Every species has a story, and some are easier to learn than others. Somewhere along the 8+ million year history of the lineage that gave rise to Ruellia salviifolius was the evolution of ternate leaves that smell strongly of mint. Just like the bedtime stories you grew up with, in a land far, far away, but written over a much, much longer period of time.
We found this species once and only once during our August 2016 fieldtrip… one of the best months of my life. Where does it ‘go’ phylogenetically? Well, in a clade with its purple-flowered pal, Ruellia incomta, naturally. And a few others, too. Ancestral state reconstructions on our full cerrado dataset will tell if indeed it is plausible that Ruellia verbasicformis, a most remarkable bat-pollinated species with enormous yellow flowers, gave rise to this minty, ternate, red-flowered species….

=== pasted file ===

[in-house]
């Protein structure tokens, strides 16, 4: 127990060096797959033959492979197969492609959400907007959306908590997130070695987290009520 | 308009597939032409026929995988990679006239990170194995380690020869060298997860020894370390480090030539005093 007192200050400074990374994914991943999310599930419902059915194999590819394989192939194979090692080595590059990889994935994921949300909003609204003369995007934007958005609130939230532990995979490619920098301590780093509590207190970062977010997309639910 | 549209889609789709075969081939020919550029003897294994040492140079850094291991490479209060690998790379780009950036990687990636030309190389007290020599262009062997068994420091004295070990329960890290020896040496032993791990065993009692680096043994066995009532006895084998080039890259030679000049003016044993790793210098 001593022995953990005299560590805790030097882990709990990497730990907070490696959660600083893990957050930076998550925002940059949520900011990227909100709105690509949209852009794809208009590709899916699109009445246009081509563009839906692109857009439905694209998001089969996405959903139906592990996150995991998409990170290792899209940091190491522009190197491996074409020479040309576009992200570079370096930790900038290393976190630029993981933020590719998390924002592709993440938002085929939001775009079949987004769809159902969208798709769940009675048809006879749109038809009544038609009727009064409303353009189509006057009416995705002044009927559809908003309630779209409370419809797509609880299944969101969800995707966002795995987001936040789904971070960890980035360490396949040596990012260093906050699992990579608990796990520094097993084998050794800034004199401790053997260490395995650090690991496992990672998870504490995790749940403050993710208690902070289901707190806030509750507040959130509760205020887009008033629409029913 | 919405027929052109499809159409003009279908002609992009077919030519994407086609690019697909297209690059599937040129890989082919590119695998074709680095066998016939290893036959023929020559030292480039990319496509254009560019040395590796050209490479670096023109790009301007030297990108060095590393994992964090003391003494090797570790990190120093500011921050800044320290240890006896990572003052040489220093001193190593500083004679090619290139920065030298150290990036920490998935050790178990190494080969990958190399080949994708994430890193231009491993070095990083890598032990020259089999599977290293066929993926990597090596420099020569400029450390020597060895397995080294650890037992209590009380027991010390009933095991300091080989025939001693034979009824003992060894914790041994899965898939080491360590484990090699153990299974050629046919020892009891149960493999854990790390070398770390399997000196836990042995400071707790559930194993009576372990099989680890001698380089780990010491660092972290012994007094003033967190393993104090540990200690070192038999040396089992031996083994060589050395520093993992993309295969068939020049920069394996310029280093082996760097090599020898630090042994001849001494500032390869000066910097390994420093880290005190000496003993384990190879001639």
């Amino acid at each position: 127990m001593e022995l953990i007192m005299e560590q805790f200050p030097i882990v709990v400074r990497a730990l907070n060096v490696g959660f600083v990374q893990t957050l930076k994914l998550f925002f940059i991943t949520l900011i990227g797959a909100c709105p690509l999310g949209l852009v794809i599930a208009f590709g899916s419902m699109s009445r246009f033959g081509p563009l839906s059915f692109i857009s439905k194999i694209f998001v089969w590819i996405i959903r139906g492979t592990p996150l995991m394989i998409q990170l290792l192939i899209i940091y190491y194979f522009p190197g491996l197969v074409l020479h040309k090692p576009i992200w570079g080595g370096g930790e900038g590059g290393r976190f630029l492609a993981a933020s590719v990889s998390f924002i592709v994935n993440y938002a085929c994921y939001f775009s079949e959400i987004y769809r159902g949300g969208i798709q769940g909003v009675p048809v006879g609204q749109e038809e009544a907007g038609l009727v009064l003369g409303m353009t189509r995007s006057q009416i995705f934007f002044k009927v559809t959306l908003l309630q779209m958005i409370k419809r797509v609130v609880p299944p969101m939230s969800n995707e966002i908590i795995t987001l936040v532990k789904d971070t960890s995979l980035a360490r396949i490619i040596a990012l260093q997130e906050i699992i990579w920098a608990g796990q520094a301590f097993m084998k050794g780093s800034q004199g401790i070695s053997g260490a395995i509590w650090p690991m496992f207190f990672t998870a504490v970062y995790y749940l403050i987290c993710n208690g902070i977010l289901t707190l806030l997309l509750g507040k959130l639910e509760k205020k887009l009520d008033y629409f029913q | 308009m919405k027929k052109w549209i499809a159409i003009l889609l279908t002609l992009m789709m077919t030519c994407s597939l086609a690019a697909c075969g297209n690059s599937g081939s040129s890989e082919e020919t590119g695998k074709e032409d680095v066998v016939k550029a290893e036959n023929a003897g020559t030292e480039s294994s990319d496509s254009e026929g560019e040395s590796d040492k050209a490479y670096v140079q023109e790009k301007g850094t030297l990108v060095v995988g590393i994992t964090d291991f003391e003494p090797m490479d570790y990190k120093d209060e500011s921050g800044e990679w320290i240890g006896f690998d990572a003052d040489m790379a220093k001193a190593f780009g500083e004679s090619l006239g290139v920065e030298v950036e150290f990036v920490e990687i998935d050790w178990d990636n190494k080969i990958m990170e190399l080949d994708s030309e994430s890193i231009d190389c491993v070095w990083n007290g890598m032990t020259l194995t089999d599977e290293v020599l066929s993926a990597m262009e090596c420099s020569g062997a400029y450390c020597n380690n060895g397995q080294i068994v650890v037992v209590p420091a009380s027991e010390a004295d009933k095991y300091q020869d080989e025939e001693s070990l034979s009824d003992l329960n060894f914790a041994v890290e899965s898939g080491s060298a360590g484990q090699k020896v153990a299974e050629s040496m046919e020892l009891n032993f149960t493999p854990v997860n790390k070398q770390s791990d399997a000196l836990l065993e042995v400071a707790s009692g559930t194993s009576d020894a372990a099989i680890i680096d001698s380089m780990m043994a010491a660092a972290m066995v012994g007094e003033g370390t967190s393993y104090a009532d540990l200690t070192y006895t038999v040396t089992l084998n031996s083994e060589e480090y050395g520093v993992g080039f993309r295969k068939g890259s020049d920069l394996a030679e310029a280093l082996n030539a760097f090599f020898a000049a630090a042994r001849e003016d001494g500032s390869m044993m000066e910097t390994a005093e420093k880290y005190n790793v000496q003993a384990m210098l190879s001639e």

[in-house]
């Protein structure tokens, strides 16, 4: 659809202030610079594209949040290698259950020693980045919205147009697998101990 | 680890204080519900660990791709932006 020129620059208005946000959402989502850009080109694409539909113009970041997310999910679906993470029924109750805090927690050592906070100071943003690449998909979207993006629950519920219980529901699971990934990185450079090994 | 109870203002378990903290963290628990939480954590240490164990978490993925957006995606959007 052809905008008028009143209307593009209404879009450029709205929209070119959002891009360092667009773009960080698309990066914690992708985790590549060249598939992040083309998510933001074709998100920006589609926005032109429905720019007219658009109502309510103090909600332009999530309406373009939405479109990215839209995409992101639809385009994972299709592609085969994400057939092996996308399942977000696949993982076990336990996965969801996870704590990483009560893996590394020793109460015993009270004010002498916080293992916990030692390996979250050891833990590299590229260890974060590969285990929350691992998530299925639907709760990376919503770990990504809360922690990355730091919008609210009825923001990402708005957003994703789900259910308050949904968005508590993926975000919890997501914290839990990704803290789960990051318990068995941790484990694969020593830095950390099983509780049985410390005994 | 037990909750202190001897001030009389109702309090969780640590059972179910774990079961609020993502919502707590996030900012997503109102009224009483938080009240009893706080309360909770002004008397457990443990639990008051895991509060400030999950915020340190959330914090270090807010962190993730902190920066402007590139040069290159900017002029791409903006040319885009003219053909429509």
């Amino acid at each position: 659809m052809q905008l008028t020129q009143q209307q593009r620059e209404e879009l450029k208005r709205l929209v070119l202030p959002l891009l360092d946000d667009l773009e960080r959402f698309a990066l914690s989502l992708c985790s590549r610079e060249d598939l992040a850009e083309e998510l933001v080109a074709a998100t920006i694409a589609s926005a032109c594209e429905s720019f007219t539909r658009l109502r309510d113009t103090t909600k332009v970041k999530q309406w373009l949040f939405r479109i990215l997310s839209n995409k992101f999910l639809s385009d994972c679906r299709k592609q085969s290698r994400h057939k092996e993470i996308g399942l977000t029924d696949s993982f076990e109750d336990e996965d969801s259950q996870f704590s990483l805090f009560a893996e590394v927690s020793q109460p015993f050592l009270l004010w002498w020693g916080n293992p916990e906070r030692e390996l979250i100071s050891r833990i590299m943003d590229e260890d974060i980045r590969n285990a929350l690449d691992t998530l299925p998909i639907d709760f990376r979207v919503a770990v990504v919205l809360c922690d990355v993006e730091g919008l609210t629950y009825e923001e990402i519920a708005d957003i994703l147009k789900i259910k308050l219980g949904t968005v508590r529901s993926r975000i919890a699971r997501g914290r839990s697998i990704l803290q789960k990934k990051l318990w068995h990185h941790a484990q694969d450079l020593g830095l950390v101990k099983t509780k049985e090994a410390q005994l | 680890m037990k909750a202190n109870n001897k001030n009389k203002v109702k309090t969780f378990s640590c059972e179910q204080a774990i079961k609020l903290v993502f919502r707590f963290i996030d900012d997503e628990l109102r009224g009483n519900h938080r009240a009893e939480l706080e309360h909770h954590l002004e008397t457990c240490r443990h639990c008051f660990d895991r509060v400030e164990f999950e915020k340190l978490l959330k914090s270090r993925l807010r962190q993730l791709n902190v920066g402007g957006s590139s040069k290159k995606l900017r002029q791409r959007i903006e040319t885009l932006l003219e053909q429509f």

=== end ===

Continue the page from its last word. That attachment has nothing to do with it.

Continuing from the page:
Wild collected, Brazil, E. Tripp #5925 w/ Nico Medina & Cintia Kameyama (COLO); Photos by Erin Tripp